AI and ML techniques, however, not only consist of the model but also of the data. So, how much can the data itself help us to solve problems? This direction is particularly appealing given that the Internet nowadays offers a plentiful supply of large-scale datasets for many challenging tasks. I will present a data-driven non-negative matrix factorization (NMF) approach that restricts the "clusters" to be combinations of vertices of the convex hull of the dataset; thus directly exploring the data itself to solve the convex NMF problem. I will show that this wrapping can indeed effectively extract meaningful "clusters" from datasets containing millions of images and rating.
This is joint work with Babak Ahmadi, Christian Bauckhage, Sriraam Natarajan, and Christian Thurau.
[PhD defense] Model-Assisted Approaches for Relational Reinforcement Learning
Machine learning is concerned with developing software systems that learn from experience. An important subtopic of machine learning is reinforcement learning (RL) where the software systems need to learn through interaction with their environment based on the feedback they receive on the quality of their actions. The goal of reinforcement learning algorithms is to learn a policy, i.e., a function that indicates how such a software system ought to take actions in an environment, that maximizes some notion of long-term reward.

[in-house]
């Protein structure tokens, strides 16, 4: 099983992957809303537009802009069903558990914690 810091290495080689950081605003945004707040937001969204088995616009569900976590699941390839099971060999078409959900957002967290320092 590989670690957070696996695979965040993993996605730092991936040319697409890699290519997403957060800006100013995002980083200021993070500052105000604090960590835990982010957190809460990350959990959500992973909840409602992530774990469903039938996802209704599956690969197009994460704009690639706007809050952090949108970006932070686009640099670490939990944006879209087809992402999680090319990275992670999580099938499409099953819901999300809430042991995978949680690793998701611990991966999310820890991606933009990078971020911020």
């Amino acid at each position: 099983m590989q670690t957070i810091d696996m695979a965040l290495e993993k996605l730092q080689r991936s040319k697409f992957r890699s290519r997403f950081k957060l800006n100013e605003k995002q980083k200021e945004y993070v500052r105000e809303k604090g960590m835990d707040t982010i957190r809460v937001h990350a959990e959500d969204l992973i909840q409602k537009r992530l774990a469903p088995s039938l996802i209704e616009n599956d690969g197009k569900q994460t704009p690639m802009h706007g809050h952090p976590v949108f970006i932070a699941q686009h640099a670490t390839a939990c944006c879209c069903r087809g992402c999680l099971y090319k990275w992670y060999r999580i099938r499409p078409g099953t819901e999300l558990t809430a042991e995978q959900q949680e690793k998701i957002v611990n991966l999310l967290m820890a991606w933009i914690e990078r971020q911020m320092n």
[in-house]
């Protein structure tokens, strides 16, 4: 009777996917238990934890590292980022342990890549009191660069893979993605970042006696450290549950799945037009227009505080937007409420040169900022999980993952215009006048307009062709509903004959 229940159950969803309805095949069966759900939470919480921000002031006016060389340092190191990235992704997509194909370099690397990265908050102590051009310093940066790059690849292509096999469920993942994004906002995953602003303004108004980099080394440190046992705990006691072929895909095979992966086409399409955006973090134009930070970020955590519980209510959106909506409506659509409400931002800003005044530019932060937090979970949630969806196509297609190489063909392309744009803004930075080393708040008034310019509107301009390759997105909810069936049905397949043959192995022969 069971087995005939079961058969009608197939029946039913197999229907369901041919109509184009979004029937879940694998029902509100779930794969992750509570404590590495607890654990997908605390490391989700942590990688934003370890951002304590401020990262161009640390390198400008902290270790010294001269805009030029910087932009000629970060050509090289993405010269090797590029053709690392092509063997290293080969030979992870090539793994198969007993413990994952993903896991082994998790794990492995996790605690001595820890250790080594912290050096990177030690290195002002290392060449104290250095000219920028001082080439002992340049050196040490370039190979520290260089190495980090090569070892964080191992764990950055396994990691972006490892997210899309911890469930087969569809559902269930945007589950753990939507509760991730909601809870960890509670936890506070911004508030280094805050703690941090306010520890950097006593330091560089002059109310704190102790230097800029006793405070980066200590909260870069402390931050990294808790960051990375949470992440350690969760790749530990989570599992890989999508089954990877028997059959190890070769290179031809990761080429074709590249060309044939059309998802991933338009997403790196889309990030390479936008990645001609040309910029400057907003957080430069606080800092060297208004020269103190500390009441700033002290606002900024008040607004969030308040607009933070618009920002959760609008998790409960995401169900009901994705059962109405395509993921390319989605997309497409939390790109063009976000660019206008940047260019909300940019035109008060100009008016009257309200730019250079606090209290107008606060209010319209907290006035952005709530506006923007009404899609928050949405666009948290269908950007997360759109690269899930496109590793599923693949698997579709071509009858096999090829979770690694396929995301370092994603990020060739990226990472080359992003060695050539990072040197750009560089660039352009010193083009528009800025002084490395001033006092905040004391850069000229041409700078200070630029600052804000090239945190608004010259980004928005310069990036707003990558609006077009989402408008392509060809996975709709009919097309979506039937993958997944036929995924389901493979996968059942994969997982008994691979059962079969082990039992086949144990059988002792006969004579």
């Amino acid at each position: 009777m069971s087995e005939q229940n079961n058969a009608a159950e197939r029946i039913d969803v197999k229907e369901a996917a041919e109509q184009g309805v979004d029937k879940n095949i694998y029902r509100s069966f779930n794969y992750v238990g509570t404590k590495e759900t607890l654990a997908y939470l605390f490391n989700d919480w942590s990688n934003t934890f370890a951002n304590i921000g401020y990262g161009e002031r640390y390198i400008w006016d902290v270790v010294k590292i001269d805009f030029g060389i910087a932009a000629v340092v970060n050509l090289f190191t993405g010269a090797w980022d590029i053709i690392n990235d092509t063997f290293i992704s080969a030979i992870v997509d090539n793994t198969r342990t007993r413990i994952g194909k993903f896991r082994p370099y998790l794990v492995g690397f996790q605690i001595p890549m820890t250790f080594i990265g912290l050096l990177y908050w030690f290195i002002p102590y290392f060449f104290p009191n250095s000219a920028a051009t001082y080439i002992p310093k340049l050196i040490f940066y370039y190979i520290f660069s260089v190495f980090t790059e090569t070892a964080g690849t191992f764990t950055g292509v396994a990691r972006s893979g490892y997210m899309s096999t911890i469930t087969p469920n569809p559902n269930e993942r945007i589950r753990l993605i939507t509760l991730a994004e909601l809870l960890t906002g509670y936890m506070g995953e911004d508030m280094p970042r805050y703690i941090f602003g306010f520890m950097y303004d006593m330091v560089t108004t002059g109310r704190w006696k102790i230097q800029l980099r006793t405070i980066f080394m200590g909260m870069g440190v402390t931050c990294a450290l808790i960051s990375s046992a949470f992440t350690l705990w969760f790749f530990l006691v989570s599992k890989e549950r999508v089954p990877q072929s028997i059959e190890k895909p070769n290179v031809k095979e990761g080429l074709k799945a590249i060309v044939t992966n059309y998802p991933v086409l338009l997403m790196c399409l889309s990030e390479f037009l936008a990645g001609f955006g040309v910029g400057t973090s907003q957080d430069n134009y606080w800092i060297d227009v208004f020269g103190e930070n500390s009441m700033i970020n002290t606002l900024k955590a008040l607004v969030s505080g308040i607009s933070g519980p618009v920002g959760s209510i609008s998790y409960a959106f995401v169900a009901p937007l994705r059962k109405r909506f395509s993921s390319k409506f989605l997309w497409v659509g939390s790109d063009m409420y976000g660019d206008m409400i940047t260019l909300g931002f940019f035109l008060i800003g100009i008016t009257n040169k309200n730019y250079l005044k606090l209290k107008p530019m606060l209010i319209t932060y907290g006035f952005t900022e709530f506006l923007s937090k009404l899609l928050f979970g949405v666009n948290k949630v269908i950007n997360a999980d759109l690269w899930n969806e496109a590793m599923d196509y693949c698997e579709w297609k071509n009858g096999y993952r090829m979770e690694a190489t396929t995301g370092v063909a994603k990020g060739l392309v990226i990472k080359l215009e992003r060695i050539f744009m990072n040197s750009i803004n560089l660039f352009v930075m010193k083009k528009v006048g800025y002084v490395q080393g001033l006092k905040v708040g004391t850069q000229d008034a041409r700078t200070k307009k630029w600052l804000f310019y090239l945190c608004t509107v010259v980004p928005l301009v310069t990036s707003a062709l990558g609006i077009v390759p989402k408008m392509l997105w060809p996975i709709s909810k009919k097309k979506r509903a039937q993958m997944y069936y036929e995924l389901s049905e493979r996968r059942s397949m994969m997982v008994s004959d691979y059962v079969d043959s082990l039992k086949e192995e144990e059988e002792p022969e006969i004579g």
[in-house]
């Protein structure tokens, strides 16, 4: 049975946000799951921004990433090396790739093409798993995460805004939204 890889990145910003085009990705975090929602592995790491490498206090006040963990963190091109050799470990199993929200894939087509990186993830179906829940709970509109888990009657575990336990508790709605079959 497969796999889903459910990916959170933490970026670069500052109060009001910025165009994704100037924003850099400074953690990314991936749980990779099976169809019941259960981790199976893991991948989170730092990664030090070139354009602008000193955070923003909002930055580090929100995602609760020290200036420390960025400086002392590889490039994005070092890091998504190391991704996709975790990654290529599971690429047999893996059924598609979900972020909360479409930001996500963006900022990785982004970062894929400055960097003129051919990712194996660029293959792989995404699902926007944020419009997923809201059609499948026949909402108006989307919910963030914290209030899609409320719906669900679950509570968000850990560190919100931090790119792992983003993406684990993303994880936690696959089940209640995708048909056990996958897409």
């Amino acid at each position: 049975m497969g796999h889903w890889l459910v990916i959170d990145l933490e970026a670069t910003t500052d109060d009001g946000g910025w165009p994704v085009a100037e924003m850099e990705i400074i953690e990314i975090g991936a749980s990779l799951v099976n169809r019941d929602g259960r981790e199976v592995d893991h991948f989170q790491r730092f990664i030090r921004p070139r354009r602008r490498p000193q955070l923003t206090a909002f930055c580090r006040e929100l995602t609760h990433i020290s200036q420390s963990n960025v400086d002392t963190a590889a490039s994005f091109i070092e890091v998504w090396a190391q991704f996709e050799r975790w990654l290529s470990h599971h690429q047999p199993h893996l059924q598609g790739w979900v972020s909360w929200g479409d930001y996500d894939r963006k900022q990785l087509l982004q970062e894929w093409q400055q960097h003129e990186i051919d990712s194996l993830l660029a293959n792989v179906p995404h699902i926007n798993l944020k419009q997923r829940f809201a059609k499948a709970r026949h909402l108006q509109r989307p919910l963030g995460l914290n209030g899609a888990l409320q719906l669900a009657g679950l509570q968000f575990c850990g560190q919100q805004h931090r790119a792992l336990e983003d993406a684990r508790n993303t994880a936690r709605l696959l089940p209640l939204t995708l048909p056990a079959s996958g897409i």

In order to apply these algorithms in more complex environments, there has been a lot of study on the integration of abstraction and generalization in reinforcement learning techniques. One method for which there is a growing interest is the use of relational representations. Relational reinforcement learning (RRL) combines the reinforcement learning setting with relational learning in order to represent the states, actions and policies using the structures and relations that identify them.
In this dissertation, we will investigate methods that improve the learning behavior of relational reinforcement learning techniques through assistance of various learned models. In a first part, three such methods are presented. First, a method is proposed that adds temporal abstraction to RRL. It is shown how these models can be learned online and can be used to equip an RL-agent with skills based on knowledge learned in previous tasks. Next, model-based RRL is presented where the learning agent learns a model of the environment that allows him to predict the effects of actions along with the expected feedback the environment will give him. Third, multi-agent RRL is introduced which investigates the setting where multiple learning agents are present in the environment. It is shown how RRL can aid in communication issues between different agents and how the agents can learn by observing each other.
In a second part, the focus shifts to methods that learn better models. A new incremental relational tree learning algorithm is presented that can deal with concept drift. Furthermore, a learning algorithm is presented that can learn the structure and parameters of directed probabilistic logical models which can for instance be used to learn a model of the environment.